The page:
15 Spice Facts that every Pyro-Gourmaniac needs to Know

15 Spice Facts that every Pyro-Gourmaniac needs to Know

Andrew’s Essential Fiery Food Facts that a Pyro-Gourmaniac needs to Know

Part 18


15 Spice Facts that every Pyro-Gourmaniac needs to Know.

So you know all about the meats and vegetables that you use daily, but how familiar are you with spices ?




  1. Peppercorns have been used to spice up foods for more than 4,000 years. As early as the 4th century BC, texts describe pepper being used as a seasoning for Indian feasts.


  1. In Ancient Taoist mythology, black garlic, a fermented Korean product, was associated with immortality. While we’re not sure it will endow you with supernatural powers, I assure you that it will add richness and amazing flavour to eggs, dips and meats. Unlike white garlic, the black variation isn’t at all harsh in fact it tastes almost like a savory version of a fig.



  1. The names of many spice blends are shrouded in mystery. Like the Argentinian blend, Chimichurri. One story is that Basque colonists named the sauce tximitxurry, which loosely translates to “a mix of many things, in no particular order.”


  1. Saffron is one of the most expensive spices in the world, currently sitting at around $600 for 28 grams . This is because the vibrant thread-like spice has to be harvested by hand. Saffron comes from the stigma of the crocus sativus, and each crocus contains only 3-5 stigma. This means one hundred flowers are needed to produce only one gram of saffron. However, only a few strands are needed to infuse a dish with intense flavour and a faint tangerine colour.



  1. It was Christopher Columbus that originally named the dried fruit of a certain Jamaican plant pimento. It was to became known as allspice when it arrived in Europe,. This name is attributed to the fact that it tastes like a blend of many spices, including cinnamon, nutmeg and cloves. Its unique flavour makes this small, dried berry a perfect addition to savory dishes ,it’s a key ingredient to my Jamaican Jerk Seasoning and in baked desserts.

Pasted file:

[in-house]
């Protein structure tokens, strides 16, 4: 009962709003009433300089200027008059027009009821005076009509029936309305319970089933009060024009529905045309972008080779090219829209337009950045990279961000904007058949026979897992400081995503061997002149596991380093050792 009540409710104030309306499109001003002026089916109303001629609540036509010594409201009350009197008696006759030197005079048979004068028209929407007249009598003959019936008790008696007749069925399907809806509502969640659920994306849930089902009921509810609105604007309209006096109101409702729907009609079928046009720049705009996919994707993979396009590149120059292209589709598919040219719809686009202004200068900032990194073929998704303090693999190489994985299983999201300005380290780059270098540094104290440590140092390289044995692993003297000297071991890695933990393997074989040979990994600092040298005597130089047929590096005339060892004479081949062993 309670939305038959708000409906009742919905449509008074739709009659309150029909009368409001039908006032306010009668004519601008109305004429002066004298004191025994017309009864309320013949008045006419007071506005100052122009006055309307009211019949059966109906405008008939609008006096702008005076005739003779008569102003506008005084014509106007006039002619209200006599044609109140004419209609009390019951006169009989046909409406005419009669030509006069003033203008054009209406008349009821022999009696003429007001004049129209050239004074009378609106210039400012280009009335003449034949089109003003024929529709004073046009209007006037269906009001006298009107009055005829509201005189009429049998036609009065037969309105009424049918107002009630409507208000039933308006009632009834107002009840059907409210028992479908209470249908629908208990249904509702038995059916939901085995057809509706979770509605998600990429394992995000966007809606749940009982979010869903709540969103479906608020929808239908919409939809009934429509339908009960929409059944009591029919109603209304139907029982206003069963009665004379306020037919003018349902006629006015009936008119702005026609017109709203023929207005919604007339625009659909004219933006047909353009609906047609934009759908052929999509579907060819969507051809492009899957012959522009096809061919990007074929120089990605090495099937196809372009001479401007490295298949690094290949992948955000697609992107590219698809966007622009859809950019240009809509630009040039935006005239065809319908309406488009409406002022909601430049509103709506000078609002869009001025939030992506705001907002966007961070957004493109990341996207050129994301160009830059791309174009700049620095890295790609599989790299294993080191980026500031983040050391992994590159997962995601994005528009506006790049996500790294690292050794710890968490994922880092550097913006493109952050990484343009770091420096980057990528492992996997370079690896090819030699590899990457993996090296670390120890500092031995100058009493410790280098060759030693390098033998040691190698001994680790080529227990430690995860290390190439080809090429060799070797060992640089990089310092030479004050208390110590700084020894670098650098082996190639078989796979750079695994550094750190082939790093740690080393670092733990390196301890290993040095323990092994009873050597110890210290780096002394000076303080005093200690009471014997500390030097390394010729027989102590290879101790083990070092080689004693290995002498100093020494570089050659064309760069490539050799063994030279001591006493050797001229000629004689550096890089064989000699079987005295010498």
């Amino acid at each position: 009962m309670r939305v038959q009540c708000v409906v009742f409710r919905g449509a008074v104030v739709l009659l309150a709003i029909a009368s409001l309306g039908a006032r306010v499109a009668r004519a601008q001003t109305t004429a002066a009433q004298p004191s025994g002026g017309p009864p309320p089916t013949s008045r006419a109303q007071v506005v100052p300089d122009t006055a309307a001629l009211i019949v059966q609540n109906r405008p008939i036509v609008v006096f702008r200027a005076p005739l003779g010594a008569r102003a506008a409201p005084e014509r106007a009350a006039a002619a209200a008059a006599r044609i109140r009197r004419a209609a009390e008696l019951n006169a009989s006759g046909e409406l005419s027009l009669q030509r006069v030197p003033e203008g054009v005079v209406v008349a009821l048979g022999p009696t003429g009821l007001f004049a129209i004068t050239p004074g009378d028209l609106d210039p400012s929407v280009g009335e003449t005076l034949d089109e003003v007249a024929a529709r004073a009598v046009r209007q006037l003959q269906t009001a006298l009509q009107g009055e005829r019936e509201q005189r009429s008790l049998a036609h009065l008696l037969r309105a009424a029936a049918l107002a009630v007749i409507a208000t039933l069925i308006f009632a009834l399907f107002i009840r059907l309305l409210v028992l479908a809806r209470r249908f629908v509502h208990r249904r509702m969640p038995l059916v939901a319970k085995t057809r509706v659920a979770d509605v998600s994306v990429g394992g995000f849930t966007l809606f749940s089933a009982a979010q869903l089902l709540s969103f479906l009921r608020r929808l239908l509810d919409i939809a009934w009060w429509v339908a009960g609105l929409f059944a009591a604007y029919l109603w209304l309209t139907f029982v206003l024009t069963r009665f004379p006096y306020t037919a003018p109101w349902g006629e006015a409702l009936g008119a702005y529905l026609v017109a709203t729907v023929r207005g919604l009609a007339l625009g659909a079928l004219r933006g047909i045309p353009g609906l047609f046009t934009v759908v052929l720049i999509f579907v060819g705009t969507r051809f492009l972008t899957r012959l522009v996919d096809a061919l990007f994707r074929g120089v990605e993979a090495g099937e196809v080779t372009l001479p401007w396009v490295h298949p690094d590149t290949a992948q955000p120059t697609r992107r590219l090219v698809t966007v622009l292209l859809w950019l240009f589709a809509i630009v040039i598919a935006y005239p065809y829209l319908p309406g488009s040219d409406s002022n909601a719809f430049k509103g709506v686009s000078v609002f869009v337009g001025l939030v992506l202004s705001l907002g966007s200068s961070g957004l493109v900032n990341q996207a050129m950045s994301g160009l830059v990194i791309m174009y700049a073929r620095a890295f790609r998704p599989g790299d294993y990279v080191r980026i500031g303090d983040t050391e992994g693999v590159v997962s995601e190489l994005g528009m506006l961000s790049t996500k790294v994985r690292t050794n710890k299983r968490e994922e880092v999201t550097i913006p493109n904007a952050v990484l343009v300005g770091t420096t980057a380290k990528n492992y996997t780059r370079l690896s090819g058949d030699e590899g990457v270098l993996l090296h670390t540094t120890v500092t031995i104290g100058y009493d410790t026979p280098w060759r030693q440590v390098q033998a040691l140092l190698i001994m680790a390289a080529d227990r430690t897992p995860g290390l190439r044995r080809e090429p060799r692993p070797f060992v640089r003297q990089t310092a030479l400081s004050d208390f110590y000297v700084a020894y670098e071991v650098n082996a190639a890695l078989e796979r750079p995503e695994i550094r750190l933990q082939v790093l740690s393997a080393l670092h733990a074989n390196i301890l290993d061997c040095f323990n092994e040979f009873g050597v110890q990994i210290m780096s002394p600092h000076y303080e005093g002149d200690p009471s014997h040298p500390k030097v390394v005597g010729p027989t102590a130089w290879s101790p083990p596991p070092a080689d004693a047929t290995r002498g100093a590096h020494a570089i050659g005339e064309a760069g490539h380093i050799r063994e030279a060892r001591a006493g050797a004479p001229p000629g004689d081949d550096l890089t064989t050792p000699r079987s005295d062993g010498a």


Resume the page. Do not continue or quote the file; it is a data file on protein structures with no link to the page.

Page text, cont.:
1. Nutmeg trees actually produce two spices: nutmeg and mace. Nutmeg is the seed of the tree, while mace is the lacy, reddish covering on the nutmeg seed. The flavour is similar but mace is slightly more pungent. Nutmeg was once so exotic that the Dutch traded the entire island of Manhattan to the British for the islands that grew nutmeg.



  1. Masala is sometimes mention as a seasoning. In fact, masala translates from Indian meaning mixture of spices. So a masala blend can contain just about anything. Chat Masala is a tart spice blend It typically consists of amchur (dried mango powder), cumin, coriander, dried ginger, salt, black pepper, asafoetida and chilli powder. While Garam masala literally means a “hot mixture of spices” and is a combination of ground roasted cumin seeds, coriander seeds, cardamom, cloves, and other spices.